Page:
The Revolutionary War
The Rhode Island General Assembly ordered the building of the Conanicut Battery in 1776. The original fort was probably a simple, crescent-shaped earthwork designed to house and protect six to eight heavy cannon and their men. The British captured the fort in December 1776 and occupied it until October 1779. They rebuilt the battery in the shape seen today. A ditch surrounds the earthen barricades on all sides. The fort could house heavy cannon to defend the West Passage, and the bastions on the north and south protected it from land attack.
French forces coming to the aid of new United States manned the Conanicut Battery in 1780 and 1781.
The World Wars
During the 19th century, the land was farmed.
In 1916, the military re-acquired the land and built six underground observation posts on the top of Prospect Hill, just east of the 1776 battery. From there, military observers had an unobstructed view of the approaches to Narragansett Bay and of the mine fields laid in the East and West Passages during World War I and World War II.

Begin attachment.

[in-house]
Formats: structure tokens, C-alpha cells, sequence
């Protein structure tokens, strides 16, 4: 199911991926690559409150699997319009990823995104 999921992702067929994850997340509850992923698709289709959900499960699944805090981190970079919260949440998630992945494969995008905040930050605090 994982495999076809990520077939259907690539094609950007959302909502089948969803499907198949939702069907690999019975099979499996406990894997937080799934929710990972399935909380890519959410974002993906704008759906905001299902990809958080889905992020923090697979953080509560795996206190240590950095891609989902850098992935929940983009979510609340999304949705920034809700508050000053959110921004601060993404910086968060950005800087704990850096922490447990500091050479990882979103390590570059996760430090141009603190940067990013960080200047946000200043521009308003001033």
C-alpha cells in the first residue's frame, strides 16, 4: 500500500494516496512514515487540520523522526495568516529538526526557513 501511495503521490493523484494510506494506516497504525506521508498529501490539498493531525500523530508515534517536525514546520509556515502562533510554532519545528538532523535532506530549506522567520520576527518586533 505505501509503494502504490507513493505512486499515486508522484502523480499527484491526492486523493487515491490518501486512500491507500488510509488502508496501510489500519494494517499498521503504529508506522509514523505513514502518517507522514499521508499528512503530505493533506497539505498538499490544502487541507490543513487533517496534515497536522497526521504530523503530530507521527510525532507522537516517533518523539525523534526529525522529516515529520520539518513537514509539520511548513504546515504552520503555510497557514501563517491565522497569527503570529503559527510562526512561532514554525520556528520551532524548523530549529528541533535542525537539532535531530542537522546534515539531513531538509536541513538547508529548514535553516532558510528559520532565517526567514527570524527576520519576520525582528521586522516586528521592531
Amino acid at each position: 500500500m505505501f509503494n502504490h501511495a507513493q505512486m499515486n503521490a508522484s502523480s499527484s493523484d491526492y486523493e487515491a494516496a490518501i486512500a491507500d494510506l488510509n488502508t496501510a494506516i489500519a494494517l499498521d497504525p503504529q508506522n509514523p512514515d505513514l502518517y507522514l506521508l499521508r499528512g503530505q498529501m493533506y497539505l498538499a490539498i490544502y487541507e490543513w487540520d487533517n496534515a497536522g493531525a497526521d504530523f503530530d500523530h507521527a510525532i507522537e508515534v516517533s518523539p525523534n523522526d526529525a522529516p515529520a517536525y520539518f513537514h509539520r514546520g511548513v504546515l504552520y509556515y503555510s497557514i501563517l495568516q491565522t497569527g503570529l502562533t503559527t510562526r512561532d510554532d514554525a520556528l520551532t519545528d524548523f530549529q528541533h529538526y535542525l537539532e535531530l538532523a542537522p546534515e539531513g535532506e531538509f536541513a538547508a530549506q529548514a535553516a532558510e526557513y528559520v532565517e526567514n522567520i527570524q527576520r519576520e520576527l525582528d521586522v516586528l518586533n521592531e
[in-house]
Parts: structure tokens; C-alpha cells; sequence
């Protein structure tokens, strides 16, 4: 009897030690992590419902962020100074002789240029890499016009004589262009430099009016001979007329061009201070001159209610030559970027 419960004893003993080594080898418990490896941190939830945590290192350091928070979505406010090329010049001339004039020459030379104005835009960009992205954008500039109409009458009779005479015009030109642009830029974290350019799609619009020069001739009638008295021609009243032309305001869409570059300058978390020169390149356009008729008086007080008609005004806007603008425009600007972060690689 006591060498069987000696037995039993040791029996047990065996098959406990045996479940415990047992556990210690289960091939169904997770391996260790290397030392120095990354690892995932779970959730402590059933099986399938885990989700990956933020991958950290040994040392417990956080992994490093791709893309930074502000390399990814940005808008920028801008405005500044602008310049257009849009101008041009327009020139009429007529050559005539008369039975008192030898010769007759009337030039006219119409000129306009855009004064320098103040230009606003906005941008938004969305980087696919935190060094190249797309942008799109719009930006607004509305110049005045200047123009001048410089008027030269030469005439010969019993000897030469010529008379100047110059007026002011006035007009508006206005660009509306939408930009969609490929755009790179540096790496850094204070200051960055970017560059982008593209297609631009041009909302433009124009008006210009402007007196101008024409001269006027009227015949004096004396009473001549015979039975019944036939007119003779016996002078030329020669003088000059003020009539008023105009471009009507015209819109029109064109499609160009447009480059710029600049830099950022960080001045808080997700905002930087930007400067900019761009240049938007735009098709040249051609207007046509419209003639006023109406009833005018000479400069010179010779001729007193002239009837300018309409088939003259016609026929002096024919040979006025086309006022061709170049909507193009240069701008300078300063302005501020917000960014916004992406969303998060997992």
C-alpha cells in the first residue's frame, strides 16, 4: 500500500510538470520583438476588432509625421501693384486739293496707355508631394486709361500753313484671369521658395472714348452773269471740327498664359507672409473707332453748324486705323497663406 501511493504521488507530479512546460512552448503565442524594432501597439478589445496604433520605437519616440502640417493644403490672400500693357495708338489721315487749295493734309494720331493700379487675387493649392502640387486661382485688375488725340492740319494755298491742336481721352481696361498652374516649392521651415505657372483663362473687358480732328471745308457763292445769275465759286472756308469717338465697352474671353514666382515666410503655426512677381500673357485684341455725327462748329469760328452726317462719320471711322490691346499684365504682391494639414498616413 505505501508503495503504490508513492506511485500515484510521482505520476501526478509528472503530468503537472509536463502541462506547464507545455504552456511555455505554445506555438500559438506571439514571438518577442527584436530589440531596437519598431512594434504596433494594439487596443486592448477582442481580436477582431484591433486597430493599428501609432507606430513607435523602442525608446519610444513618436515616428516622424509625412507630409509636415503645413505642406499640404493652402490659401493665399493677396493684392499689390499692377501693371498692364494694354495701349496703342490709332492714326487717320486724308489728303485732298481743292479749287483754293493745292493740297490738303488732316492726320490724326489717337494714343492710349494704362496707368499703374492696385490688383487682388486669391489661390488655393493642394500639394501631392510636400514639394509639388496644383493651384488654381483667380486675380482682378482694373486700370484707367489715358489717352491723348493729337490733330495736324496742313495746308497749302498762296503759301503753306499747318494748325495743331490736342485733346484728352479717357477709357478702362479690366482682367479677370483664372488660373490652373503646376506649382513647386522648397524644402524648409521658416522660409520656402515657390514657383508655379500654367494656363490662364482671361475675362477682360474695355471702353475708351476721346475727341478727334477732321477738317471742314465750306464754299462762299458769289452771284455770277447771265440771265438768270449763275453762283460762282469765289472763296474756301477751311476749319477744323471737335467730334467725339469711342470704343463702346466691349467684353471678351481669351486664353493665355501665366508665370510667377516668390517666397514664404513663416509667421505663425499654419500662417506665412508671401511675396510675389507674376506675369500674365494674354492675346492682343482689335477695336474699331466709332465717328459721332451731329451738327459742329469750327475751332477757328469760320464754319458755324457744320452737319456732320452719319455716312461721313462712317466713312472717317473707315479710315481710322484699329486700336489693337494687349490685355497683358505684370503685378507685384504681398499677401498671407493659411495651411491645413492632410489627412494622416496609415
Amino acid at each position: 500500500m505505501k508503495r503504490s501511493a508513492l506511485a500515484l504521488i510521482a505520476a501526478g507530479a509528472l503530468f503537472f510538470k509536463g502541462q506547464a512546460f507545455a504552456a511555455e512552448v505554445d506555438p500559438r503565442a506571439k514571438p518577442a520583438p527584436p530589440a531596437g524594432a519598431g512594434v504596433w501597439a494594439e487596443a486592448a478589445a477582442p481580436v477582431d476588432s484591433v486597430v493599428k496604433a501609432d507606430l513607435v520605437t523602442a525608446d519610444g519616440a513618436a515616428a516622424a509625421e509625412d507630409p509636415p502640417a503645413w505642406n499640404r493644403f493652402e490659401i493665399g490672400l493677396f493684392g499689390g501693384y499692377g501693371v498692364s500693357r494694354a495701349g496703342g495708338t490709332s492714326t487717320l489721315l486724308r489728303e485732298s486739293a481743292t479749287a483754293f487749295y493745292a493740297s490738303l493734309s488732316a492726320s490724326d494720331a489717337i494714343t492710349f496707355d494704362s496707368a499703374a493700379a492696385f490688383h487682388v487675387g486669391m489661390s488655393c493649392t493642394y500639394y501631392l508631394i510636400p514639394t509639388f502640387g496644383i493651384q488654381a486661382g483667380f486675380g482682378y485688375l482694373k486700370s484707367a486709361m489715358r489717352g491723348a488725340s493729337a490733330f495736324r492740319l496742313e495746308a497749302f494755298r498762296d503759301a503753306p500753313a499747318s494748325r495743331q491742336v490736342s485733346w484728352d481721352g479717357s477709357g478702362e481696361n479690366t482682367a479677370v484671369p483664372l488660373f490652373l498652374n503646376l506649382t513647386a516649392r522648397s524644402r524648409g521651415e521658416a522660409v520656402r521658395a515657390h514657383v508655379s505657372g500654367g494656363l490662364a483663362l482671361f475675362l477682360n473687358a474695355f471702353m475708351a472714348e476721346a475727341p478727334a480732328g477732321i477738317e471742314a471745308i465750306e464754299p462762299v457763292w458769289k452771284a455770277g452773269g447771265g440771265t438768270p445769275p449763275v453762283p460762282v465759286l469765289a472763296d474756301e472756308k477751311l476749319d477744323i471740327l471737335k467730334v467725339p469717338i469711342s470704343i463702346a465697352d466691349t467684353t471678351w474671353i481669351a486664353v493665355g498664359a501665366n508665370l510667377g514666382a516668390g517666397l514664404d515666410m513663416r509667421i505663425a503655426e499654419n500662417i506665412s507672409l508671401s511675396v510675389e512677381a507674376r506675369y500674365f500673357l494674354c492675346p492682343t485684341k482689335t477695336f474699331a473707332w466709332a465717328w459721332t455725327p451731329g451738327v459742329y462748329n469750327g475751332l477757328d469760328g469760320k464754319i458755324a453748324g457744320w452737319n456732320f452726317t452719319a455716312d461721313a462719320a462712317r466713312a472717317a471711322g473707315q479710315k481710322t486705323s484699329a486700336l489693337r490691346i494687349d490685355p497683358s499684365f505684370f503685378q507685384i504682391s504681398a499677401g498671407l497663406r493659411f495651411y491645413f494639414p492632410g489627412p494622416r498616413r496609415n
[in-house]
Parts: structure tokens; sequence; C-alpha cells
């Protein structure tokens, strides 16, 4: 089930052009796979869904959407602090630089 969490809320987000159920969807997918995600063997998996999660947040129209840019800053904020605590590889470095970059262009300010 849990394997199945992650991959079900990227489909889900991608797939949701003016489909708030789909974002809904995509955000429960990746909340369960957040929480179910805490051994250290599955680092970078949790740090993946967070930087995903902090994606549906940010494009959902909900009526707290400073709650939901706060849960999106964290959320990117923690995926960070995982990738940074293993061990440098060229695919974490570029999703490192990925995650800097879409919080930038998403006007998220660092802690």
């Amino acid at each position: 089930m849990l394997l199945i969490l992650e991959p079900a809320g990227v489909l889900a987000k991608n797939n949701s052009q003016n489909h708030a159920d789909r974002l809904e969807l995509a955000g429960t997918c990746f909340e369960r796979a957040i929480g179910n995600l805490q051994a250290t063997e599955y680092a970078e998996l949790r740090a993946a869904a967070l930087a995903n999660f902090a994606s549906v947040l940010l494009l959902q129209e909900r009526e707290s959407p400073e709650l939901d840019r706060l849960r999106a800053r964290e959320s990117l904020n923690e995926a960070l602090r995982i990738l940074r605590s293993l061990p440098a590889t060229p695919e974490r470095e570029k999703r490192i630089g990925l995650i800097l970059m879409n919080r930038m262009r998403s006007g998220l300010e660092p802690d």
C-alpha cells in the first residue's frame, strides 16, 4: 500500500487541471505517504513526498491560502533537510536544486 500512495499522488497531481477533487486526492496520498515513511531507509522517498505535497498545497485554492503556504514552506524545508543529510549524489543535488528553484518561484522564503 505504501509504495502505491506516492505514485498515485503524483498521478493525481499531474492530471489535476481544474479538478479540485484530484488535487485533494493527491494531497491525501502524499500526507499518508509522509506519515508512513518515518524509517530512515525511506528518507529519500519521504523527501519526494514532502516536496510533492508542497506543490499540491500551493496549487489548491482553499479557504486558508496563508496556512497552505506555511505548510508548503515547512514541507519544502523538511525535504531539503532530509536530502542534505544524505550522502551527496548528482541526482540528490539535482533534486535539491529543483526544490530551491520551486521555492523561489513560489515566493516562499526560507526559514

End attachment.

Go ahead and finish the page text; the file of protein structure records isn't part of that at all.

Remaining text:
In 1963 the federal government gave the property to the Town of Jamestown, and in 1972 Conanicut Battery was added to the National Register of Historic Place.
Since the restoration of the park in 2002, the Jamestown Historical Society has worked with the town to maintain the historic elements within the Conanicut Battery Historic Park. Ever other year, the society sponsors Battery Day to celebrate the history of the park.
The park is open from sunup to sundown every day.
All efforts have been made to ensure the accuracy of the information on this website, however it is subject to change. Information is updated in an ongoing manner in partnership with local tourism offices, individual businesses and organizations and via a direct feed from goprovidence.com, discovernewport.org, southcountyri.com and Yelp.com.